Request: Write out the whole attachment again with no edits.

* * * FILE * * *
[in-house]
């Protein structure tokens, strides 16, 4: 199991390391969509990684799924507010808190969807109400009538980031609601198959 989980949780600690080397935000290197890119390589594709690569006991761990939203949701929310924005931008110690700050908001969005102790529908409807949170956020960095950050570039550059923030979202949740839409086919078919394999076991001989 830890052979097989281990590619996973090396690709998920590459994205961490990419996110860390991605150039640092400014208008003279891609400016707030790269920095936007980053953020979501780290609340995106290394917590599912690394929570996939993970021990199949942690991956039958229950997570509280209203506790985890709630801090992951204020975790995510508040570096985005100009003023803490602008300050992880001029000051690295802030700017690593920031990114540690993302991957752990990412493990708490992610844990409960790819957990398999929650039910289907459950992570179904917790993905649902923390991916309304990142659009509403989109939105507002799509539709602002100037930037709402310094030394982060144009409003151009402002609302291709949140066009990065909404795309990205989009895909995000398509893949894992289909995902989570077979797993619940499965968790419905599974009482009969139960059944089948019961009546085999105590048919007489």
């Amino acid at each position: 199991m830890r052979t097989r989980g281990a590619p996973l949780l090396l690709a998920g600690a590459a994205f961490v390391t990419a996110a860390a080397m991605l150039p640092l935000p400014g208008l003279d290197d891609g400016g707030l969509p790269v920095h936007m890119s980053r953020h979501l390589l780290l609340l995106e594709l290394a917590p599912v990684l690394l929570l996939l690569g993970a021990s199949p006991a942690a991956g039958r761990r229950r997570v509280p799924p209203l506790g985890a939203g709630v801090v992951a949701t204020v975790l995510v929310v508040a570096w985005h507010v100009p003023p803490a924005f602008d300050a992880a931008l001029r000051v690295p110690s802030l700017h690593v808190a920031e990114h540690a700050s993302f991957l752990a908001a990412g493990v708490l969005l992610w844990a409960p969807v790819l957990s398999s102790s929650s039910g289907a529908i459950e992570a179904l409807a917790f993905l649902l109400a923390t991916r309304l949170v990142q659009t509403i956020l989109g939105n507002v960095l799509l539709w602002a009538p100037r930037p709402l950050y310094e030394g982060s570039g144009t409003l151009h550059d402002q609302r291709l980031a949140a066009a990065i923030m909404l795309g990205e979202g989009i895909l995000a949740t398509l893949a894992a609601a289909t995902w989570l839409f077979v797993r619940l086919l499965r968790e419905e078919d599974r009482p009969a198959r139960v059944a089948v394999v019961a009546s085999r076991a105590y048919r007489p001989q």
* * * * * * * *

[in-house]
């Protein structure tokens, strides 16, 4: 199991390391969509990684799924507010808190969807109400009538980031609601198959 989980949780600690080397935000290197890119390589594709690569006991761990939203949701929310924005931008110690700050908001969005102790529908409807949170956020960095950050570039550059923030979202949740839409086919078919394999076991001989 830890052979097989281990590619996973090396690709998920590459994205961490990419996110860390991605150039640092400014208008003279891609400016707030790269920095936007980053953020979501780290609340995106290394917590599912690394929570996939993970021990199949942690991956039958229950997570509280209203506790985890709630801090992951204020975790995510508040570096985005100009003023803490602008300050992880001029000051690295802030700017690593920031990114540690993302991957752990990412493990708490992610844990409960790819957990398999929650039910289907459950992570179904917790993905649902923390991916309304990142659009509403989109939105507002799509539709602002100037930037709402310094030394982060144009409003151009402002609302291709949140066009990065909404795309990205989009895909995000398509893949894992289909995902989570077979797993619940499965968790419905599974009482009969139960059944089948019961009546085999105590048919007489």
């Amino acid at each position: 199991m830890r052979t097989r989980g281990a590619p996973l949780l090396l690709a998920g600690a590459a994205f961490v390391t990419a996110a860390a080397m991605l150039p640092l935000p400014g208008l003279d290197d891609g400016g707030l969509p790269v920095h936007m890119s980053r953020h979501l390589l780290l609340l995106e594709l290394a917590p599912v990684l690394l929570l996939l690569g993970a021990s199949p006991a942690a991956g039958r761990r229950r997570v509280p799924p209203l506790g985890a939203g709630v801090v992951a949701t204020v975790l995510v929310v508040a570096w985005h507010v100009p003023p803490a924005f602008d300050a992880a931008l001029r000051v690295p110690s802030l700017h690593v808190a920031e990114h540690a700050s993302f991957l752990a908001a990412g493990v708490l969005l992610w844990a409960p969807v790819l957990s398999s102790s929650s039910g289907a529908i459950e992570a179904l409807a917790f993905l649902l109400a923390t991916r309304l949170v990142q659009t509403i956020l989109g939105n507002v960095l799509l539709w602002a009538p100037r930037p709402l950050y310094e030394g982060s570039g144009t409003l151009h550059d402002q609302r291709l980031a949140a066009a990065i923030m909404l795309g990205e979202g989009i895909l995000a949740t398509l893949a894992a609601a289909t995902w989570l839409f077979v797993r619940l086919l499965r968790e419905e078919d599974r009482p009969a198959r139960v059944a089948v394999v019961a009546s085999r076991a105590y048919r007489p001989q």